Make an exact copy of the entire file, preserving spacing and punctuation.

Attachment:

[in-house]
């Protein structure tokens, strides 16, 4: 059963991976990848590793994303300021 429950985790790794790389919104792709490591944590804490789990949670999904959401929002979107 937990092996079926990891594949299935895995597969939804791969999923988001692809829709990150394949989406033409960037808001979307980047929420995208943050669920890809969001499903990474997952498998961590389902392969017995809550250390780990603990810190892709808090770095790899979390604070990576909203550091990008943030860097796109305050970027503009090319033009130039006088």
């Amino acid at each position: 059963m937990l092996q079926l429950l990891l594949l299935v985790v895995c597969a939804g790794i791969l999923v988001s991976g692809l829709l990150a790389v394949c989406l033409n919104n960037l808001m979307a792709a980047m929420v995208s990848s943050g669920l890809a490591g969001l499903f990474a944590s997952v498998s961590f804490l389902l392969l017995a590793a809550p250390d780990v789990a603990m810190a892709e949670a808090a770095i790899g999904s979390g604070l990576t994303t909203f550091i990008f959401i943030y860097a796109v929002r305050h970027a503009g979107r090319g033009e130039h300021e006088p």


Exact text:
[in-house]
């Protein structure tokens, strides 16, 4: 059963991976990848590793994303300021 429950985790790794790389919104792709490591944590804490789990949670999904959401929002979107 937990092996079926990891594949299935895995597969939804791969999923988001692809829709990150394949989406033409960037808001979307980047929420995208943050669920890809969001499903990474997952498998961590389902392969017995809550250390780990603990810190892709808090770095790899979390604070990576909203550091990008943030860097796109305050970027503009090319033009130039006088």
């Amino acid at each position: 059963m937990l092996q079926l429950l990891l594949l299935v985790v895995c597969a939804g790794i791969l999923v988001s991976g692809l829709l990150a790389v394949c989406l033409n919104n960037l808001m979307a792709a980047m929420v995208s990848s943050g669920l890809a490591g969001l499903f990474a944590s997952v498998s961590f804490l389902l392969l017995a590793a809550p250390d780990v789990a603990m810190a892709e949670a808090a770095i790899g999904s979390g604070l990576t994303t909203f550091i990008f959401i943030y860097a796109v929002r305050h970027a503009g979107r090319g033009e130039h300021e006088p």